Kinetics and Pathways of Cyanide Degradation at High Temperatures and Pressures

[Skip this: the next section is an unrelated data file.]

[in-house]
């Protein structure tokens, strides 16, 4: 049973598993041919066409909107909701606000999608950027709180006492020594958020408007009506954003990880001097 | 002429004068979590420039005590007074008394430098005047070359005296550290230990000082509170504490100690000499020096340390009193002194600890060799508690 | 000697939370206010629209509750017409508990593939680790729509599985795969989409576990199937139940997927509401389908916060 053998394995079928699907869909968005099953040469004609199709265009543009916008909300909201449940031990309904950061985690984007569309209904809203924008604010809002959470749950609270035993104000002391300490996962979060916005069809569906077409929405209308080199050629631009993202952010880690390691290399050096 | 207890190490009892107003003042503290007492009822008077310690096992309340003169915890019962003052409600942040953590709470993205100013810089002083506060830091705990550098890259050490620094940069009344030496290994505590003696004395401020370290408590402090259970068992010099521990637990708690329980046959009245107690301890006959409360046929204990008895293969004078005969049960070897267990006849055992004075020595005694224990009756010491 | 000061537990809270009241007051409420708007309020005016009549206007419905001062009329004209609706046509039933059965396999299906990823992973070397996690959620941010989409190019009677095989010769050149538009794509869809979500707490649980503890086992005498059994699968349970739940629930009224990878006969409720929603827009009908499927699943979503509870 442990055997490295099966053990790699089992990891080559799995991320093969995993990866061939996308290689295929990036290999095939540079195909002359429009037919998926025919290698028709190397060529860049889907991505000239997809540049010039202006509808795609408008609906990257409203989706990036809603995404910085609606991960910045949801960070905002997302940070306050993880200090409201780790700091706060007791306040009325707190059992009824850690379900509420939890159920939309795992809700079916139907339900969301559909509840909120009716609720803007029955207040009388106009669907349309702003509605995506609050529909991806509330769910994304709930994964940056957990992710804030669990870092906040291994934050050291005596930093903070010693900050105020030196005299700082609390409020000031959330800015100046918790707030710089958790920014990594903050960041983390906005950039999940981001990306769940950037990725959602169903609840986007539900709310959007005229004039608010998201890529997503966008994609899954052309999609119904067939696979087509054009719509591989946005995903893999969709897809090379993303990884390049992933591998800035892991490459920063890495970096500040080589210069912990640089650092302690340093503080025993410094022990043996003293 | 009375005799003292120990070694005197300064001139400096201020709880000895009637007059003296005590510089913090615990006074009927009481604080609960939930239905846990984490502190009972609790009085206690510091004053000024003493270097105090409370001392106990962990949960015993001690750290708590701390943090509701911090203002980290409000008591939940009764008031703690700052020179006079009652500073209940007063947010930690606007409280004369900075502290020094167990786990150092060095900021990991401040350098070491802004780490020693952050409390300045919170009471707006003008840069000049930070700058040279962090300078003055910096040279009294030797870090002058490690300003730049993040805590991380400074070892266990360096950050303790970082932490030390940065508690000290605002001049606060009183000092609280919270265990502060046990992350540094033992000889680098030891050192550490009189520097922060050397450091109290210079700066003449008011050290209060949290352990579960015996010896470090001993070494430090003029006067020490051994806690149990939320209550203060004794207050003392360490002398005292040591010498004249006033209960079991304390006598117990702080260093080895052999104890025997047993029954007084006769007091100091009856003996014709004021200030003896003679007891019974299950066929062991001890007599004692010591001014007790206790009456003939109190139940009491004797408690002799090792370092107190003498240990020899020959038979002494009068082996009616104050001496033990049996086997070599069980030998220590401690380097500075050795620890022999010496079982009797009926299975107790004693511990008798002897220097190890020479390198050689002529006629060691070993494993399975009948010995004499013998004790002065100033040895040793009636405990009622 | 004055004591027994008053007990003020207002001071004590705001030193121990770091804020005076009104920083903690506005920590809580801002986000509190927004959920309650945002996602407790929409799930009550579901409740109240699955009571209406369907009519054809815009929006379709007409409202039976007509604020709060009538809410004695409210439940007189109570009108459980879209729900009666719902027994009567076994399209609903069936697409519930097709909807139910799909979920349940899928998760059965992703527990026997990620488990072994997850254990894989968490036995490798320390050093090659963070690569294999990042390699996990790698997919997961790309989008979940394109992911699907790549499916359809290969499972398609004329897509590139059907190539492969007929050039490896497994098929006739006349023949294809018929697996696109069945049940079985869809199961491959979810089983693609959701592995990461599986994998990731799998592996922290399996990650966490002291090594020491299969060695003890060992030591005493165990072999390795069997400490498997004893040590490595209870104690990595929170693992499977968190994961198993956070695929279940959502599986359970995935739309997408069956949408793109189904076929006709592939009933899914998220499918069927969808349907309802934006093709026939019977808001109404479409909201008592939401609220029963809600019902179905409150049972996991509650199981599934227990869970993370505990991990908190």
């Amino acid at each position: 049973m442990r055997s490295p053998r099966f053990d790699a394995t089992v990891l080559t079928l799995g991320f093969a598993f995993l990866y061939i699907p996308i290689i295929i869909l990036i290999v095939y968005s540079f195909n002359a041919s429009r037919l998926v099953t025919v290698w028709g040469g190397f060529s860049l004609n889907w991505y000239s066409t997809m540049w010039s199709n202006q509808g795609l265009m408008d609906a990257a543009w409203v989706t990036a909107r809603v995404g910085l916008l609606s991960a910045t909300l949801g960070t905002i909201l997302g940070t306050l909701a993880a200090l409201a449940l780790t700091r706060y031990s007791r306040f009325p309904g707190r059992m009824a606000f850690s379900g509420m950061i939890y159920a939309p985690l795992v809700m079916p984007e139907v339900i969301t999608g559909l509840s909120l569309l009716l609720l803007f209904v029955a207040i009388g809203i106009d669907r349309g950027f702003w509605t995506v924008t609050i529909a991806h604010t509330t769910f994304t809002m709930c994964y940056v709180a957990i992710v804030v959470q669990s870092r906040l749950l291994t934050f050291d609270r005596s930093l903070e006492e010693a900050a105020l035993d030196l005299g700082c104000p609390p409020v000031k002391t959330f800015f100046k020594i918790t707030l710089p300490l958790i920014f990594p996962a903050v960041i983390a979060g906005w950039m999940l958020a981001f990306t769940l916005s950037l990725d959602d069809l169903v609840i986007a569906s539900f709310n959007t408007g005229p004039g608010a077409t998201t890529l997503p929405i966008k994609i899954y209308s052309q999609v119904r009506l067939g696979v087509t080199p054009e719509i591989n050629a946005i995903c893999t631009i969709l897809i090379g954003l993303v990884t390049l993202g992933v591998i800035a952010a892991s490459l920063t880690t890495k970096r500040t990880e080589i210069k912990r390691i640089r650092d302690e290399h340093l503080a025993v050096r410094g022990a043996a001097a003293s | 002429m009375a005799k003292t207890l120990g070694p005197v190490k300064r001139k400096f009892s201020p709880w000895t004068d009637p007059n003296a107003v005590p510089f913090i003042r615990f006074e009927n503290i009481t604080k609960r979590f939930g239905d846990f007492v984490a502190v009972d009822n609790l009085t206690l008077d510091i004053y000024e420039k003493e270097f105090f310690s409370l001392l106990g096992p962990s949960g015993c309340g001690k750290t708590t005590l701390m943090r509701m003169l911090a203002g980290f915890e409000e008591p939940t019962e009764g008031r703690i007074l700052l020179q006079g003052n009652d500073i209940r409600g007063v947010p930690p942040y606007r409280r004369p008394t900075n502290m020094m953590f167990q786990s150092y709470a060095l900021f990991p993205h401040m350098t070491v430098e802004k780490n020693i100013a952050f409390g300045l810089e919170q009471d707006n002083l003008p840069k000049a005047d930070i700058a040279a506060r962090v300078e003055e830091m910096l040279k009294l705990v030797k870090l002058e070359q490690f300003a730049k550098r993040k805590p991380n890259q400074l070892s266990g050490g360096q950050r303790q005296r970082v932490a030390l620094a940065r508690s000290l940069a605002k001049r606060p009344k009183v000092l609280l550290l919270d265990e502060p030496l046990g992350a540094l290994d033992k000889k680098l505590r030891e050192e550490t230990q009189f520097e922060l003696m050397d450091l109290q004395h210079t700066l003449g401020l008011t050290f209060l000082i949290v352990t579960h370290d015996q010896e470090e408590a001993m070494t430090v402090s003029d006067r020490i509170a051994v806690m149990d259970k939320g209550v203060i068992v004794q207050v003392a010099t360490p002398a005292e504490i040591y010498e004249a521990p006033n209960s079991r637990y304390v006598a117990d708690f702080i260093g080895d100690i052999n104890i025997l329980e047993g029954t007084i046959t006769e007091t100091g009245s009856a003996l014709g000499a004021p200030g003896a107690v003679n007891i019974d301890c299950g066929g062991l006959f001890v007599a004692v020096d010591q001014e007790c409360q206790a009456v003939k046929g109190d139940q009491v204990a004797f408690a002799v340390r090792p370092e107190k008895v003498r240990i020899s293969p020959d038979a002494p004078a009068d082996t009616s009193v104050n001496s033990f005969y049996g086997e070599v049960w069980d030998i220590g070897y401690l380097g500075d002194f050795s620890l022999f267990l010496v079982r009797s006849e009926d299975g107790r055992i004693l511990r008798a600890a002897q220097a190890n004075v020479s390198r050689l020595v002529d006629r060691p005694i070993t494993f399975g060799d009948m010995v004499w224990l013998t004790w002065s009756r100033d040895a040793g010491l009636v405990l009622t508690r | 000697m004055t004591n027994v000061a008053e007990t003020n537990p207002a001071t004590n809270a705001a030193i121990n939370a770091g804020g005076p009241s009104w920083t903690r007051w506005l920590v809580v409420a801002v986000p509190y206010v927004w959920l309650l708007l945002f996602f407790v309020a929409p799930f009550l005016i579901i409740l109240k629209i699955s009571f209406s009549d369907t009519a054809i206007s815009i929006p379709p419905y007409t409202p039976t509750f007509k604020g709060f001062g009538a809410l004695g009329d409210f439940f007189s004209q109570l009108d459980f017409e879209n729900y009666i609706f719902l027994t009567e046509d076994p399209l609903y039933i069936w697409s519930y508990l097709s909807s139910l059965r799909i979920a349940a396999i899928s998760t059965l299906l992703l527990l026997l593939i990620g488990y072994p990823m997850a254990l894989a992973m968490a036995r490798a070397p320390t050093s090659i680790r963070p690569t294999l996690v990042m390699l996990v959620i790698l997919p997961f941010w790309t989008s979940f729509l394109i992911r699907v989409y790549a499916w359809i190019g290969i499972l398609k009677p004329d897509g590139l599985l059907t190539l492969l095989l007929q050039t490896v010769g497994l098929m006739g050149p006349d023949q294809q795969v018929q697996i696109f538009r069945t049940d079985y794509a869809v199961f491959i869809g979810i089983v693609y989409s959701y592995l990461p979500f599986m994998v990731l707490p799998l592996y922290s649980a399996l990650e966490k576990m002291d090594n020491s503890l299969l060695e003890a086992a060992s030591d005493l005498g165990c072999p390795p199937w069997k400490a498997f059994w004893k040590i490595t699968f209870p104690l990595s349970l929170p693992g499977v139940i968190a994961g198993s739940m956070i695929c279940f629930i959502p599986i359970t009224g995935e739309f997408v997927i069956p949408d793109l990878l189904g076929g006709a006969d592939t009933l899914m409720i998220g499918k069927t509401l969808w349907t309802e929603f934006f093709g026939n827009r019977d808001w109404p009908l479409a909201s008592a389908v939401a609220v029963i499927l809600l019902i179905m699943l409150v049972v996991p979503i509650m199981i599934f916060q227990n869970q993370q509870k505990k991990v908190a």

The degradation of cyanide was performed in a 1-L semibatch reactor at temperatures between 393 and 473 K and at total pressures in the range of 2.0?8.0 MPa. The initial pH of the solution was set at 11, whereas initial concentrations ranged from 3.85 to 25 mM, which resemble the typical concentrations of cyanide-containing wastewater. The change with time of cyanide concentration, intermediates, and final products was analyzed in order to elucidate the reaction pathways. The experimental results suggest two parallel pathways of alkaline hydrolysis for the degradation of the pollutant. Formate and ammonia were identified as the final reaction products for one of the pathways, whereas carbon dioxide, nitrogen, and hydrogen were considered to be the final products for the other one. The degradation reaction results were fitted to first-order kinetic equations with respect to cyanide, giving respectively activation energies of 108.2 ± 3.3 and 77.6 ± 3.0 kJ/mol. Consequently, the formation of formate and ammonia is favored at high temperatures, whereas low temperatures favored the pathway leading to the formation of carbon dioxide and nitrogen.